Are there any recognized terms for conditions that stem from or are the result of exposure to psychopathic behavior (by another person) that are distinct from those that might have predisposed the individual to it or made them more vulnerable to it?

In other words, something like a "post psychopath stress disorder"?

It would not have to be an official diagnosis, it's the only applicable tag I could find.


2 Answers 2


Environmental psychological conditions (conditions triggered by an event arising from another person's actions or other event external to the person) will have the same name irrespective of whether they might have been predisposed to it, more vulnerable to it, or neither.

The question is very broad as there are many different conditions which can arise, which actually can be any condition within the spectrum of environmental psychological disorders. There is no such disorder as "Post Psychopath Stress Disorder" but psychological conditions can include Post Traumatic Stress Disorder, Anxiety, and Vicarious Trauma. There can be many others arising from the physical and/or mental actions of the psychopathic individual.

  • $\begingroup$ I wasn't sure if I should have somehow included "...which indicate that the condition is a result of..." to the question or not, but your answer addresses this nicely. Thanks! $\endgroup$
    – uhoh
    Commented May 7, 2018 at 8:54

I hink there is not a term for such situation. comorbidity is the condition that one person has more than one psychological disorder diagnosis. It might cover the condition but as far as I know, it doesn't talk about the relationship between more than one disorder. There might be many reasons for comorbidity, two disorders can as you said, lead to each other or have similar byological dispositions. most of people with psychological disorders have more than one diagnosis. There are many discussions about comorbidity and it's implications on effectiveness of our diagnostic tools. for reference, I found this article by Kendall and Clarkin(1992): Kendall, P. C., & Clarkin, J. F. (1992). Introduction to special section: Comorbidity and treatment implications. Journal of Consulting and Clinical Psychology, 60(6), 833.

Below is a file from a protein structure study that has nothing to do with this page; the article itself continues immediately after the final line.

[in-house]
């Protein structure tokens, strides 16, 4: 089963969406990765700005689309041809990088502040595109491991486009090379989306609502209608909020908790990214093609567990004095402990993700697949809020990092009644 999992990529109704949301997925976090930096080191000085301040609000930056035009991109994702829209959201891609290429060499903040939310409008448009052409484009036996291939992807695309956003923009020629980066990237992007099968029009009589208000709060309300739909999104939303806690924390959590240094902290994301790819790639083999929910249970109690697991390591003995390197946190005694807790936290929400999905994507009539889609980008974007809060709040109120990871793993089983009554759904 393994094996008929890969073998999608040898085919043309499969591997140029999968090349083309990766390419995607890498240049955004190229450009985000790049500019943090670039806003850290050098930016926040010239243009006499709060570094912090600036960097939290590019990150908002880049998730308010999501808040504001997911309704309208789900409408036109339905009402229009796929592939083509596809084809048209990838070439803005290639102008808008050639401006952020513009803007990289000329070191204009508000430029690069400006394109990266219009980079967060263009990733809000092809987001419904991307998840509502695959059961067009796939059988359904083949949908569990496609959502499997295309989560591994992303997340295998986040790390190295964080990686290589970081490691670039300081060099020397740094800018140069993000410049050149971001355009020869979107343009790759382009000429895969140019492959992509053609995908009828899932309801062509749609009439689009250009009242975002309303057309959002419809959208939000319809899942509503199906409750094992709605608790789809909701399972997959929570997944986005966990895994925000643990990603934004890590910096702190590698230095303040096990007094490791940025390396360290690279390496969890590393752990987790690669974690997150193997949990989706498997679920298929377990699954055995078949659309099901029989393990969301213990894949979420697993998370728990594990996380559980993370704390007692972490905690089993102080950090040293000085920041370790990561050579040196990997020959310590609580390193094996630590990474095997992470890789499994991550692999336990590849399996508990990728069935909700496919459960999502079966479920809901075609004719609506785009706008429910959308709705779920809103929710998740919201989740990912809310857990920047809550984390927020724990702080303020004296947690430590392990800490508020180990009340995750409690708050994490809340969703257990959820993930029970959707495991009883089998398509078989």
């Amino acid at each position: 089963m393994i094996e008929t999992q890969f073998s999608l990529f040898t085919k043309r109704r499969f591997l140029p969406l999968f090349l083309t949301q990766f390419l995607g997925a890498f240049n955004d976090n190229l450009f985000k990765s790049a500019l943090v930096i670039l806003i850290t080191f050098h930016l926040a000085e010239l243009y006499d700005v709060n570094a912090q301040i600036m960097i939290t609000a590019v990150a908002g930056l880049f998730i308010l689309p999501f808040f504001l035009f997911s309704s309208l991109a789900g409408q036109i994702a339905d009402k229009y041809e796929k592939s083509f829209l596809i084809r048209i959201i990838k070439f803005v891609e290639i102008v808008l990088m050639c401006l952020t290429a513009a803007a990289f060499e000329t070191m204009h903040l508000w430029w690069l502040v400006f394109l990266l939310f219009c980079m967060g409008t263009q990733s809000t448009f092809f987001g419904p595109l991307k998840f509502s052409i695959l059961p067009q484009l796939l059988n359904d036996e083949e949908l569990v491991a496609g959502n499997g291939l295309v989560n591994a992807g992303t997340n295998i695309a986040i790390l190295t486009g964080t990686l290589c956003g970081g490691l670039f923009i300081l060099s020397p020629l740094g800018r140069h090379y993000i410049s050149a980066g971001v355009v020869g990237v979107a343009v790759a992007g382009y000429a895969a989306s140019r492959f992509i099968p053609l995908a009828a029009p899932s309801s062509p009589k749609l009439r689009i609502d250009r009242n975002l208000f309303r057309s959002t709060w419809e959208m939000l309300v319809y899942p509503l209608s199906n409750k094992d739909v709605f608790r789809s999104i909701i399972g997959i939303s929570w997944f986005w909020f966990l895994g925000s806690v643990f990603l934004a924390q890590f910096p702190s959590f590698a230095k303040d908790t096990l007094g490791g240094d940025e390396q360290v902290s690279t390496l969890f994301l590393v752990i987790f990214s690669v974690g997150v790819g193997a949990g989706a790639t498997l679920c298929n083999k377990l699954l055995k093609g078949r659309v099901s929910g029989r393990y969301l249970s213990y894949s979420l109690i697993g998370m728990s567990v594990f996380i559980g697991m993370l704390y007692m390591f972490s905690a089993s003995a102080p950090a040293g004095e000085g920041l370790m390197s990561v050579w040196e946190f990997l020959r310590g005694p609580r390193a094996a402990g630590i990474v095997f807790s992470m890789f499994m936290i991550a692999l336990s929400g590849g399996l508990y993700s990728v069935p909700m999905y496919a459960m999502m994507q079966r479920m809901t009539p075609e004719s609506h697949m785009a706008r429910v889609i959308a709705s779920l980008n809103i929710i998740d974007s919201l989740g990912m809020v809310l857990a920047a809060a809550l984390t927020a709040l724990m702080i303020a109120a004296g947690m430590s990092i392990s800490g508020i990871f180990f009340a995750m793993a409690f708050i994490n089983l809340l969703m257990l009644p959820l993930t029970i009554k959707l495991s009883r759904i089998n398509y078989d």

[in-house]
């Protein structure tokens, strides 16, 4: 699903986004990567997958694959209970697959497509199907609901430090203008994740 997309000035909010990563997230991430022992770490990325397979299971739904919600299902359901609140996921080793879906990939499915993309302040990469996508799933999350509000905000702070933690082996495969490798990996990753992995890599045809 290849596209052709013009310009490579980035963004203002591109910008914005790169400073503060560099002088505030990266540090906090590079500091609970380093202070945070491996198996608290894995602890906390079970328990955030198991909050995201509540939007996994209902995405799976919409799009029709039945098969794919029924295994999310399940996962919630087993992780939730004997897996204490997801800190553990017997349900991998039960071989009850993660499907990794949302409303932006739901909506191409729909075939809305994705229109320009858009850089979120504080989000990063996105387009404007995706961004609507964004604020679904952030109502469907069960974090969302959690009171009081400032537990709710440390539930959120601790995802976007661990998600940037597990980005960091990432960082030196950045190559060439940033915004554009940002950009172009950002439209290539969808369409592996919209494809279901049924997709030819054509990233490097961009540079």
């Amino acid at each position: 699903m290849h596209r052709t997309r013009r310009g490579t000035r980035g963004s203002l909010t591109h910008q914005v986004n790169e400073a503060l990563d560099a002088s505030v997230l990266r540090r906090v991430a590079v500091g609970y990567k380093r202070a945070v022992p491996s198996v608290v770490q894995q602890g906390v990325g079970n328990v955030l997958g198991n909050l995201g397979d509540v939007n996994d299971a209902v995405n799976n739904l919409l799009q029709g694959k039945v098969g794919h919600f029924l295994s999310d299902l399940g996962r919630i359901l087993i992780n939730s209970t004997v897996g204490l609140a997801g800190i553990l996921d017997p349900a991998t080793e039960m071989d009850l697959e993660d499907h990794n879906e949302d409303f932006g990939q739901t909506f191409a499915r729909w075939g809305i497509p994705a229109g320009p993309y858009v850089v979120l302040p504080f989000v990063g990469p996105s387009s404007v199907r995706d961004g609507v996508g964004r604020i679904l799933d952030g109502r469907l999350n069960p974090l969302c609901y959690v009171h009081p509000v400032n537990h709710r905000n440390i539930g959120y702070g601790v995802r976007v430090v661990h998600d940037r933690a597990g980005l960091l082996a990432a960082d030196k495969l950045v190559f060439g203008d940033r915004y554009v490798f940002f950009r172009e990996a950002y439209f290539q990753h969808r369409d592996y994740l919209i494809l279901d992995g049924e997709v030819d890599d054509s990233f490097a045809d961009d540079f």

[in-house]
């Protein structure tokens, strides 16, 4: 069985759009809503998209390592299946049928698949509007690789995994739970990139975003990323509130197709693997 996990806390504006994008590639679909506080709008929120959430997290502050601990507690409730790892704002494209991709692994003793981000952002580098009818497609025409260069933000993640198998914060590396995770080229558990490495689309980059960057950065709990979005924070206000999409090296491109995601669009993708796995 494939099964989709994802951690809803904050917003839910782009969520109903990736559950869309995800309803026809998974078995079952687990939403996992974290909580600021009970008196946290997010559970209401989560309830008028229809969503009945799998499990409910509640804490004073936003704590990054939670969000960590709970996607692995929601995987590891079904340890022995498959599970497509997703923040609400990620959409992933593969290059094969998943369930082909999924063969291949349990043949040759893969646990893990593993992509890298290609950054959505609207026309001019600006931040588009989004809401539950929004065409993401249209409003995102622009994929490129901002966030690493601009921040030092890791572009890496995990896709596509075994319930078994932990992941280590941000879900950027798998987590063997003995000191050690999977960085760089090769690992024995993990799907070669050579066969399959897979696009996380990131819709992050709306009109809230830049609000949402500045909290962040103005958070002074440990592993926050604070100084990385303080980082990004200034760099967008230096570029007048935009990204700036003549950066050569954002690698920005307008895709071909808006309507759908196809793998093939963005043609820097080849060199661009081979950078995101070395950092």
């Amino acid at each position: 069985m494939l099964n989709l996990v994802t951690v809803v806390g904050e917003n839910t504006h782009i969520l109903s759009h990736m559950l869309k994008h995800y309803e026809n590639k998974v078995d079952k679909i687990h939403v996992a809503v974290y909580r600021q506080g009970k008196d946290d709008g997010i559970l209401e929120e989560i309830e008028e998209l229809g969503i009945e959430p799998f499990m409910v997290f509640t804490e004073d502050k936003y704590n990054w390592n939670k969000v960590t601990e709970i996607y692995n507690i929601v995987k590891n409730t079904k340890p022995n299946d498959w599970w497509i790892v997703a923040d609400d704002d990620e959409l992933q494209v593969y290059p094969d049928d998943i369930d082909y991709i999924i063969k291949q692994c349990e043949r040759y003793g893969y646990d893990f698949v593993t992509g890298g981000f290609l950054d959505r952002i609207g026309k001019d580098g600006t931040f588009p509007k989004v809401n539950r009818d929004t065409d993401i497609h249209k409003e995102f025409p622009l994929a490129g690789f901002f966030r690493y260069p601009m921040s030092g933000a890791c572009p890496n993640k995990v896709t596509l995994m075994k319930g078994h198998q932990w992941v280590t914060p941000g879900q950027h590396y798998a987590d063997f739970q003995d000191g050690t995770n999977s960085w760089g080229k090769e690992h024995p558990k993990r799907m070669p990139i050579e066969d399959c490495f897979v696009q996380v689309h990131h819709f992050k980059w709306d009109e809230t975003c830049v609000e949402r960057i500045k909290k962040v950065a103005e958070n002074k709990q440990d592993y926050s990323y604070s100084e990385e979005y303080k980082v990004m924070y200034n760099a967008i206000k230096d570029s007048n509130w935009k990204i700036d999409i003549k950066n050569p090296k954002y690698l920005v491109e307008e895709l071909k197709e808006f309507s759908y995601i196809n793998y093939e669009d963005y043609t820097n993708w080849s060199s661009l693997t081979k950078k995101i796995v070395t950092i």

If you are talking about interacting with someone with a disorder, some behaviours such as violence by a person with a disorder can lead to PTSD but although I don't know it for sure, it won't be different from any PTSD?

  • $\begingroup$ I didn't downvote, but you may have missed "result of exposure to psychopathic behavior (by another) " in the question. $\endgroup$
    – uhoh
    Commented May 7, 2018 at 8:58
  • $\begingroup$ Comorbidity refers to the presence of one or more additional diseases or disorders co-occurring with a primary disease or disorder within the one individual. Not between 2 or more people. $\endgroup$ Commented May 7, 2018 at 8:59
  • $\begingroup$ Although at a glance accurate, I am not sure this answer is relevant to the OP? $\endgroup$
    – Steven Jeuris
    Commented May 7, 2018 at 12:15
  • 1
    $\begingroup$ I thought by an other He/she meant an other disorder. Thus I said that one disorder can lead to other disorders. $\endgroup$
    – Erdem
    Commented May 7, 2018 at 13:02
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    $\begingroup$ I see what you mean. I've added the word "person" in both places to make it clearer, thanks for pointing out the ambiguity. It's completely optional, but if you now feel that this answer doesn't address the question, you could consider revising or even deleting it. There's no penalty for deleting and you can undelete later (nothing is ever 100% deleted in SE, things just become less visible to newer users) Welcome to Stack Exchange! $\endgroup$
    – uhoh
    Commented May 9, 2018 at 3:13

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